You’re Only Old Once
And now it’s my turn (but yours will come)
One day you will read in the National Geographic
of a faraway land with no smelly bad traffic
In those green-pastured mountains of Forta-fa-Zee
Everyone feels fine at a hundred and three
’cause the air that they breathe is potassium-free.
Dr. Seuss: You’re Only Old Once: A Book for Obsolete Children
“Your trials remind me that you’re only old once. Capture it, write down, what it’s like to be that old only once,” urged the editor of this sheet, who methinks too old to suggest one is only young once yet not sufficiently aged to propose one is only old once.
Her thought came from the short You’re Only Old Once volume wrapped up by Theodor Geisel, aka Dr. Seuss, on his 82nd birthday, which happens to be my age these days.
Is this a children’s book? writes Seuss.
Well … not immediately.
You buy a copy for your child now
and you give it to him on his 70th birthday.
Thus inspired, and with profound apologies to Dr. Seuss, my latest old-age lament in rhyme, I must confess, was pressed upon me with another unexpected hospital stay. Nothing like fresh memories to revive poetic vigor.
In the morning they come for my toe
I have to go with it, you know
But when I come back
My toe I will lack
I will have lost weight
My toes will be eight
The ninth one is bait
The tenth one I lost long ago.
The doc will tell ’ya,
Don’t worry ’bout the bill.
Take this pill, that pill all the pills
Straight from the mill, Bill.
And you’ll be pushing up
A daffodil …
It’s going to cost you
To get rid of another toe
Don’t buck the flow;
’cause wherever you go
it’ll be awfully slow
With that new missin’ toe …
You’ll need nurses to put on your socks
While the doc’s checking on his stocks,
Interns bustling about in their smocks,
Paying no attention to any of the clocks
Though I’d rather be waiting at the docks
Or anywhere there’s no locks …
The urinal you get
Is plastic, cheap ’n’ thin as a tin …
Complain all you want; you can’t win
After all, it collects only urin!
You can’t leave
Not on your own,
certainly not in that gown.
Could you escape downtown
dressed like a clown
why everyone’ll frown.
Two by two come bedside guests;
Before long there’ll be songfests,
Jests, the usual pests
Sans nests ’n’ family crests …
Which the patient detests,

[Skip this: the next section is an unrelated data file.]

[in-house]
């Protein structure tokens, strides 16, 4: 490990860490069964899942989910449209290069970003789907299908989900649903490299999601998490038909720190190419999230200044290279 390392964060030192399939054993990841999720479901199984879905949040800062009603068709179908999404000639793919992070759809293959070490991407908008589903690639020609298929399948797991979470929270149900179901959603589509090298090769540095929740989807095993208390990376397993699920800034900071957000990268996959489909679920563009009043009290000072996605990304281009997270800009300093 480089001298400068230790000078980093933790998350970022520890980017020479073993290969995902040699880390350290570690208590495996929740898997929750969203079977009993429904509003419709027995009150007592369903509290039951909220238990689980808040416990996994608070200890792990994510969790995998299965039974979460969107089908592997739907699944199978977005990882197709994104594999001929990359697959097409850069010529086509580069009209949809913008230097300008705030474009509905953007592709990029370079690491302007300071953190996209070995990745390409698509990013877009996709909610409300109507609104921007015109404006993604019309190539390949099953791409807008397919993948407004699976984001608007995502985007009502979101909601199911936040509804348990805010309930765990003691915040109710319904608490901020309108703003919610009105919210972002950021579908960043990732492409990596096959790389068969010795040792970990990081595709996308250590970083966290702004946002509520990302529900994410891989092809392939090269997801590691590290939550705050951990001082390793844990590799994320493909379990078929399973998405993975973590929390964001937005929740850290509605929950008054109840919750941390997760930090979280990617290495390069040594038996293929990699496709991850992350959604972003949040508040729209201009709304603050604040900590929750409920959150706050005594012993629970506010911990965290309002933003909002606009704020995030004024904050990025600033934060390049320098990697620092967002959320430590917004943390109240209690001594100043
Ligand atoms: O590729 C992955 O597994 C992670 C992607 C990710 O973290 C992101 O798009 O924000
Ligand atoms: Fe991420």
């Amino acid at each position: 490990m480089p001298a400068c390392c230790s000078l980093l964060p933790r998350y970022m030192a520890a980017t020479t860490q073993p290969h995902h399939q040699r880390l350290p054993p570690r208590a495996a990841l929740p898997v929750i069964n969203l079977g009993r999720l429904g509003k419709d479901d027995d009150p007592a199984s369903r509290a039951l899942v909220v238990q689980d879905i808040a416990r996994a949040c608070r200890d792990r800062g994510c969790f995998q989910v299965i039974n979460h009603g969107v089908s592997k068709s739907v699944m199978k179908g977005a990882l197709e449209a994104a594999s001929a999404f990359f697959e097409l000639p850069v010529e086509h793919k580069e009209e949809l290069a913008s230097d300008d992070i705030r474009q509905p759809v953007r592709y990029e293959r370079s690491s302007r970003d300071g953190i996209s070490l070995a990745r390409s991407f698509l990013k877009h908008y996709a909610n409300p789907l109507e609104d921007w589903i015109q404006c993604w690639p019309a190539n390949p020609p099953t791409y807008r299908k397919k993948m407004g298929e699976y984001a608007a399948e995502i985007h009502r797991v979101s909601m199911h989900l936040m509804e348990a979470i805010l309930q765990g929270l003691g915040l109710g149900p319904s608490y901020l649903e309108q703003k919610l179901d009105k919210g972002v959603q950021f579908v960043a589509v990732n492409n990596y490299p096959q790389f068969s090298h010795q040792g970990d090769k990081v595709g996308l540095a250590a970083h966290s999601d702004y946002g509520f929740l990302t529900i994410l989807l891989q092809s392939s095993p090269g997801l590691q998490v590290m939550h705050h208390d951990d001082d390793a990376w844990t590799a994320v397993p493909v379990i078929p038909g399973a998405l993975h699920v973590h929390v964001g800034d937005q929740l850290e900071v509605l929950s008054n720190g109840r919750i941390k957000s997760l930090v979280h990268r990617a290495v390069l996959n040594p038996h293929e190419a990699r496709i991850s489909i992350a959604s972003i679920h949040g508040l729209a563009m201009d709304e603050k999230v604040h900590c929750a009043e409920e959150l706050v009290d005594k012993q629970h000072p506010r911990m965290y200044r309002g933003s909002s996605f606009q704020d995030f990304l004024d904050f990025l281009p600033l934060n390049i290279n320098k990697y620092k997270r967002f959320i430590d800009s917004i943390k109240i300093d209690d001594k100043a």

But never suggests
How his patience the crowd sorely tests …
Physical Therapy’s part of the drill
Hopping on one foot’s not much of a thrill
Especially when it all seems uphill
So I’ll do my best to dance a quadrille
Testing the limit of all the goodwill
That I’ve built with the staff
By making them laugh
And talking of fishing
And fervently wishing
I wasn’t so over the hill.
The food’s very nice, with hunger for spice
The portions are tasty but very precise
On most hospital days, I’d order two trays
If the nurses I could but entice.
But my blood sugar’s tough to control
And the nurses are hard to cajole
So for now I’ll eat lightly, noonly and nightly,
And feast when I get my parole.
Granddaughter Mackenzie, never one to be shy,
Stopped in to tell my condemned toe goodbye.
No tears were shed, we told jokes instead
And she bounced on the bed.
With only eight toes, heaven knows,
There’s no luckier grandpop than I.
You’re only old once;
For others it might be twice
But they’re just being nice
Like weddings with rice
Or cats with lice
none of which is nice …
As a young Marine I used to state:
“All we hear is hurry up and wait.”
Sixty years later nothing has changed;
Logistics never are timely arranged.
It takes fifteen minutes my toe to entomb,
But another six hours to find me a room.
But the op was successful, I’m happy to say
I’ll be a bit gimpy but still here to stay.
They’re all very nice of course at a price;
They’ll send me home with lots of advice
And I’ll listen politely, noonly and nightly,
While composing this tome
And longing for home.
With doggerel written, revised and re-read,
I now can lie back and relax in my bed
And mutter my mantra: good night, Enough Said!